Well, we pulled the bandage off last night and finished Halt and Catch Fire. Easily one of the best shows I've ever experienced, and it really reminded me a lot of Six Feet Under, which K has never seen. We're going to move that one up the list, however, now is the time to really double-down on The Boys. I watched Season One last year without her, so this year I've been slowly rewatching that with her in preparation for moving into Season Two. Can't wait, even if the pop culture saturation point with it is riding an annoying level of saturation.
Rewatching Six Feet Under scares me a little bit. I loved the show, however, by the end it had very much changed the way I looked at Death in a tangible way, and with it, how I look at life. Not necessarily bad, but from about halfway through the second to last season, the show really gets heavy, and I'm not sure I can take the emotional beating until at least after November (and maybe not then, depending on how things go).
NCBDThere's a number of great things out today:
Really digging this series so far, and meaning no disrespect whatsoever to Jacob Philips or Chris Condon, it fills the hole left by Criminal's end quite nicely.
Playlist:Deftones - Ohms
Dame Fortune - Am I a Warrior (single)
Molchat Doma - Etahzi
Not a heavy music day yesterday, because over on the Bret Easton Ellis podcast, Mr. Ellis has begun reading his newest novel in a serialized fashion. He hasn't given a title, and it wasn't until this newest episode - the first hour or so of which is the reading (followed by a fantastic interview with Hollywood Legacy Executive Peter Bart) - that Ellis even quantified that that's what he's doing - serializing his new novel. The story is a purported memoir, though at this stage I'm fairly certain it's about as much of a memoir as Lunar Park is. That's fine - Lunar is my second favorite novel of all time, right behind Gatsby, and I find Ellis' ability to sync real life with narrative both riveting and powerful.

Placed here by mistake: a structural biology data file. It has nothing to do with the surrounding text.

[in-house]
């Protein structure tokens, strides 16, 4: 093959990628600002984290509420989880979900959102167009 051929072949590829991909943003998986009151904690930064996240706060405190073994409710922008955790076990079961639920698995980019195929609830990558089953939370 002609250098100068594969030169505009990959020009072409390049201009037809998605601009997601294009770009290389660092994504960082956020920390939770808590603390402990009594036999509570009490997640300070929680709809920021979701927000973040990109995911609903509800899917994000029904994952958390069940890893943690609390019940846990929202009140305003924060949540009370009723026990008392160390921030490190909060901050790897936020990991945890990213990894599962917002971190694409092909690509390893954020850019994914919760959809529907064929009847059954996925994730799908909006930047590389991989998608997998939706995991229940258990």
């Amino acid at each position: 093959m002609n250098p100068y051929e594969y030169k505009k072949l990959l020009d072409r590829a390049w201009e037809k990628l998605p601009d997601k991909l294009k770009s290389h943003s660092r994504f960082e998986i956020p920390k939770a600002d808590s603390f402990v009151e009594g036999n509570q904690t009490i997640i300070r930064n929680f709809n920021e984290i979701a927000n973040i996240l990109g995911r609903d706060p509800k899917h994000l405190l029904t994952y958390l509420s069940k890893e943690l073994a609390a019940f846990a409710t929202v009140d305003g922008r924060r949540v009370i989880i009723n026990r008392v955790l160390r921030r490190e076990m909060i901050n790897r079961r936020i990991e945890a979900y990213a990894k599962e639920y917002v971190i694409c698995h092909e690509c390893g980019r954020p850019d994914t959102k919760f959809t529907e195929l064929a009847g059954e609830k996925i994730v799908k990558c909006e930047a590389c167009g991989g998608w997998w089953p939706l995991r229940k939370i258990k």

The book has to do with something terrible that happened to a teenage Bret Ellis and his close friends 1981 in Los Angeles, and how those events line up with a serial killer dubbed "The Trawler" who stalked LA at the time. Ellis has said everyone's names have been changed, and even the killer's nome de plume is made-up, although was bandied about early on in this larger than life horror's earliest days of activities.
I'm fascinated, and can't wait for more. You can click over to Ellis' Patreon HERE to sign up and get the podcasts. Worth every dime (roughly $3 a month I believe for the silver tier, which is what I have).